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WA Lawmakers Look to Dampen Water-Use Price Gouging

Lawmakers in Olympia are considering a bill that would regulate water-rights sales to water banks. (Steve Voght/Flickr)
Lawmakers in Olympia are considering a bill that would regulate water-rights sales to water banks. (Steve Voght/Flickr)
February 12, 2020

OLYMPIA, Wash -- Washington state lawmakers are taking up an issue that has vexed western states for decades - how to manage water resources. They want to tackle water speculation, which is squeezing some users.

The concern is mostly about who owns water banks, which collect water rights from landowners and sell access to customers. At the Washington State Association of Counties, Policy Director Paul Jewell said there isn't widespread abuse of the banking system, but there have been some instances of what he called mini-monopolies and price gouging for domestic use of water.

"We have other examples, where we're seeing out-of-state buyers are coming into the state speculating on water rights and purchasing them, with the idea that they would stockpile them and re-purpose them for another use at some later date, at a high profit," Jewell said.

Lawmakers began focusing on the issue after a Seattle Times investigation last year found a New York investment firm buying up water rights in central and eastern Washington. Among the bills being considered is Senate Bill 6494, which would regulate water-rights sales to water banks.

Jewell said the issue will need more focus after the short session is done, and he hopes the state will look at how other western states are dealing with it. He added there are some promising provisions under consideration.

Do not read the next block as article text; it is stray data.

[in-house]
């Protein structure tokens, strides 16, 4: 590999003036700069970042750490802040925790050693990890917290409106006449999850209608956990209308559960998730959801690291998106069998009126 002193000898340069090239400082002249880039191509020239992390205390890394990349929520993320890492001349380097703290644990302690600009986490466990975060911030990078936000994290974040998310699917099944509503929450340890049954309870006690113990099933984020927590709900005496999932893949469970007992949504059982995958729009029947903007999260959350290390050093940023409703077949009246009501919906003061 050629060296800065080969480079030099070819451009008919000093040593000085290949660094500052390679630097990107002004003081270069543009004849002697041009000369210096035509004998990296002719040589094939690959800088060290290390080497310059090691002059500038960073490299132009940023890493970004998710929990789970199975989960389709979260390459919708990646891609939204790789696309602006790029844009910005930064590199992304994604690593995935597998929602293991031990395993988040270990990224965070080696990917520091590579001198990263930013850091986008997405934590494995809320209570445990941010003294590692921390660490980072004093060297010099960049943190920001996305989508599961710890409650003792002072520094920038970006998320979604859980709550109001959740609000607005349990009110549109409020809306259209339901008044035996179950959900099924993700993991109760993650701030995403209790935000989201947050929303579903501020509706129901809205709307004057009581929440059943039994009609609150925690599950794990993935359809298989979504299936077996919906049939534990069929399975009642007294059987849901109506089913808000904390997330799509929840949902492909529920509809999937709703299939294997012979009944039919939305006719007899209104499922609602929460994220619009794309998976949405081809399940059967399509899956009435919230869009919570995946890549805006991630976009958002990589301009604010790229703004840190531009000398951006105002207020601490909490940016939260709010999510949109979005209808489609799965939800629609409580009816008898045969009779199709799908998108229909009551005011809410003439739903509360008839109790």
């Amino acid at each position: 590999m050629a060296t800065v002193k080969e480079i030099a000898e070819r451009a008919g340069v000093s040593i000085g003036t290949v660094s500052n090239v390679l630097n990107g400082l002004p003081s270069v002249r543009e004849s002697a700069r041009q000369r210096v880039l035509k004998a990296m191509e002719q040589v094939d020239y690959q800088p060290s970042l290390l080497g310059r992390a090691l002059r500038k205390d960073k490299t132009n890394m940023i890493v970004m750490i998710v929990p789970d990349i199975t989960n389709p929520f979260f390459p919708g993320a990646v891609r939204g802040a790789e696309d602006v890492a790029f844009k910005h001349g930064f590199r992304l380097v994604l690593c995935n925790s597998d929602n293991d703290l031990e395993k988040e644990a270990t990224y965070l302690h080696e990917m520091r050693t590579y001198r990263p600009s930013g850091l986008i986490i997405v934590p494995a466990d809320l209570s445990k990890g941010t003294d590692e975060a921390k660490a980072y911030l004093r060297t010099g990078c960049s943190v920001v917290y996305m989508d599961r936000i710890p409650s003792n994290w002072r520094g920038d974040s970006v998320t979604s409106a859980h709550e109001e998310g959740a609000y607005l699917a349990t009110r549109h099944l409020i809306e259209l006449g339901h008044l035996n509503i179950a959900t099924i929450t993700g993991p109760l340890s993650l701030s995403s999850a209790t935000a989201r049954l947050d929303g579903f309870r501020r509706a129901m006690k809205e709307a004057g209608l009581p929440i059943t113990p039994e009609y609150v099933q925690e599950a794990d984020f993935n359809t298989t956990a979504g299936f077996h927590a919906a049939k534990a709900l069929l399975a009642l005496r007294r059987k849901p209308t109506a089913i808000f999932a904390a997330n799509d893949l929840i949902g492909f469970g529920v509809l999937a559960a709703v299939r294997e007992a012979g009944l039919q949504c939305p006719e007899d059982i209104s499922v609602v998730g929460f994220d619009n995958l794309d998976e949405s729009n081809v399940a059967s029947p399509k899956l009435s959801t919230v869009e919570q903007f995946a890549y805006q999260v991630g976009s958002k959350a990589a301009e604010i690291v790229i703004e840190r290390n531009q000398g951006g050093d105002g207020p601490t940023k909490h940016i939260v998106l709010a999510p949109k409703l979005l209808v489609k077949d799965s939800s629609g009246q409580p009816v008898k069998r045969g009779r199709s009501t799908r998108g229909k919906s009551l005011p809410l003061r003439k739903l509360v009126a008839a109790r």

Senate Bill 6494 includes transparency requirements that he says could be especially useful for local governments, farmers and tribes.

"Having the ability, for people who are interested, to easily find information and to be notified about how water resources are being used or being changed - within their region, within their river basin, within their watershed, etc. - I think is very valuable," Jewell said.

He said he believes there are many good uses for the current water-banking system, but he thinks it needs some tweaking.

"What we're concerned about are the uses that maybe aren't in the best interest of the public and of the resource, and we're seeing some of those occur," he said. "We just think our current system is too wide open for potential abuse and so, we're looking to address that."

Eric Tegethoff, Public News Service - WA